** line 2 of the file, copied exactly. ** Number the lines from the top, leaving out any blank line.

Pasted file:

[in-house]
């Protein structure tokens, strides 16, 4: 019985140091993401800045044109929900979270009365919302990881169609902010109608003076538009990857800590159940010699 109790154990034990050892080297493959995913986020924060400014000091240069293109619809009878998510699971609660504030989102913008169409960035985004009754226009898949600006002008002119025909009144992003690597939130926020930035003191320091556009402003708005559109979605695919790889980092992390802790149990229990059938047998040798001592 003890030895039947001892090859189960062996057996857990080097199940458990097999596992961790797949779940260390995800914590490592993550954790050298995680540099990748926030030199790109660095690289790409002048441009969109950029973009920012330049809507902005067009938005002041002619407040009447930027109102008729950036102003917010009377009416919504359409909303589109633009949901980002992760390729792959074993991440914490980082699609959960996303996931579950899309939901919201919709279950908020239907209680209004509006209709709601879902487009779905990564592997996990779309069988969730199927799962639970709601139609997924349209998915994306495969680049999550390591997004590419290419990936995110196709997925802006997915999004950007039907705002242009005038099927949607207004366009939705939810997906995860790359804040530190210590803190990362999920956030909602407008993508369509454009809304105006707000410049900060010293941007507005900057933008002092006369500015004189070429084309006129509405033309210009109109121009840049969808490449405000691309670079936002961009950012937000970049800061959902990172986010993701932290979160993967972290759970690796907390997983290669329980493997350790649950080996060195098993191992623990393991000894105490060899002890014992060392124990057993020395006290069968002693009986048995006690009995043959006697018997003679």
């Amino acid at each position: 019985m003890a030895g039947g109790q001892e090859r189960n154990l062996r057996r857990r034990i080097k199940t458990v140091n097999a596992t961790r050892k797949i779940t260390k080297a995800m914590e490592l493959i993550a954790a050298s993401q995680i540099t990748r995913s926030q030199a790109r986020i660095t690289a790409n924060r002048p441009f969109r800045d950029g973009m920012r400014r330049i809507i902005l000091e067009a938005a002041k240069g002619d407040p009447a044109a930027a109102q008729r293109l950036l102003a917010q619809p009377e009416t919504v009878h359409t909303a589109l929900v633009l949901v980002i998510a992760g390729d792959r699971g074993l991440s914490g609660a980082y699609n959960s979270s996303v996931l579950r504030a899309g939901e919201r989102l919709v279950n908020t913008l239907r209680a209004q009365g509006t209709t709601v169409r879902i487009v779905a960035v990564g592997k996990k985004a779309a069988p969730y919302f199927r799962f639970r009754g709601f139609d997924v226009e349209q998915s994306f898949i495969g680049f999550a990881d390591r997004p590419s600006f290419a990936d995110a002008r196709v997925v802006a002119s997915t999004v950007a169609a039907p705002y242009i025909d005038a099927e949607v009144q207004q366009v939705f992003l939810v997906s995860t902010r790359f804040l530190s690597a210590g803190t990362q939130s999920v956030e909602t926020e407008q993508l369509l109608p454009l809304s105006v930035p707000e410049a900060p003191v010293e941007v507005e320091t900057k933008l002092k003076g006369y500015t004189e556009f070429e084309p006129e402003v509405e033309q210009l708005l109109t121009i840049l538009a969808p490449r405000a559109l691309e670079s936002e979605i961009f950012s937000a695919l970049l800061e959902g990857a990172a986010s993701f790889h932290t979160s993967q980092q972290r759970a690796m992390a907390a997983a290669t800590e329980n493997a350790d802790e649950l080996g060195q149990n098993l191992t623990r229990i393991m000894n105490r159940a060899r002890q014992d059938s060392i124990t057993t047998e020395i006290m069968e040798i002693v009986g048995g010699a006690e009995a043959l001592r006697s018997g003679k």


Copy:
């Protein structure tokens, strides 16, 4: 019985140091993401800045044109929900979270009365919302990881169609902010109608003076538009990857800590159940010699 109790154990034990050892080297493959995913986020924060400014000091240069293109619809009878998510699971609660504030989102913008169409960035985004009754226009898949600006002008002119025909009144992003690597939130926020930035003191320091556009402003708005559109979605695919790889980092992390802790149990229990059938047998040798001592 003890030895039947001892090859189960062996057996857990080097199940458990097999596992961790797949779940260390995800914590490592993550954790050298995680540099990748926030030199790109660095690289790409002048441009969109950029973009920012330049809507902005067009938005002041002619407040009447930027109102008729950036102003917010009377009416919504359409909303589109633009949901980002992760390729792959074993991440914490980082699609959960996303996931579950899309939901919201919709279950908020239907209680209004509006209709709601879902487009779905990564592997996990779309069988969730199927799962639970709601139609997924349209998915994306495969680049999550390591997004590419290419990936995110196709997925802006997915999004950007039907705002242009005038099927949607207004366009939705939810997906995860790359804040530190210590803190990362999920956030909602407008993508369509454009809304105006707000410049900060010293941007507005900057933008002092006369500015004189070429084309006129509405033309210009109109121009840049969808490449405000691309670079936002961009950012937000970049800061959902990172986010993701932290979160993967972290759970690796907390997983290669329980493997350790649950080996060195098993191992623990393991000894105490060899002890014992060392124990057993020395006290069968002693009986048995006690009995043959006697018997003679």